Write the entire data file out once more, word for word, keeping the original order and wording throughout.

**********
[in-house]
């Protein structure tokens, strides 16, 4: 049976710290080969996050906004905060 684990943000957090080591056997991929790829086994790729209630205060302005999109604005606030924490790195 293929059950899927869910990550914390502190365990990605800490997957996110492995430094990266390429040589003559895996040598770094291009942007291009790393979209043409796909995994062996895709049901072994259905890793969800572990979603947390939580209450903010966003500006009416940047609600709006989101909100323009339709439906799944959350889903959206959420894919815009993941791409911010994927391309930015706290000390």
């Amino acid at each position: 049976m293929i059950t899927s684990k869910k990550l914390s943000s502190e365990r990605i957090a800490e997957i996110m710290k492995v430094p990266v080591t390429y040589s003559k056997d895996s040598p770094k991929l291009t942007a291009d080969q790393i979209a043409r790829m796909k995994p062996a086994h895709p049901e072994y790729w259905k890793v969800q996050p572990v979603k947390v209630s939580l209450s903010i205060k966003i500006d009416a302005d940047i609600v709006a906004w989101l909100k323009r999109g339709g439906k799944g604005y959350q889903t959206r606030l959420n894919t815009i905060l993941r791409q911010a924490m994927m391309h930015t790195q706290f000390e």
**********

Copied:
[in-house]
């Protein structure tokens, strides 16, 4: 049976710290080969996050906004905060 684990943000957090080591056997991929790829086994790729209630205060302005999109604005606030924490790195 293929059950899927869910990550914390502190365990990605800490997957996110492995430094990266390429040589003559895996040598770094291009942007291009790393979209043409796909995994062996895709049901072994259905890793969800572990979603947390939580209450903010966003500006009416940047609600709006989101909100323009339709439906799944959350889903959206959420894919815009993941791409911010994927391309930015706290000390």
């Amino acid at each position: 049976m293929i059950t899927s684990k869910k990550l914390s943000s502190e365990r990605i957090a800490e997957i996110m710290k492995v430094p990266v080591t390429y040589s003559k056997d895996s040598p770094k991929l291009t942007a291009d080969q790393i979209a043409r790829m796909k995994p062996a086994h895709p049901e072994y790729w259905k890793v969800q996050p572990v979603k947390v209630s939580l209450s903010i205060k966003i500006d009416a302005d940047i609600v709006a906004w989101l909100k323009r999109g339709g439906k799944g604005y959350q889903t959206r606030l959420n894919t815009i905060l993941r791409q911010a924490m994927m391309h930015t790195q706290f000390e």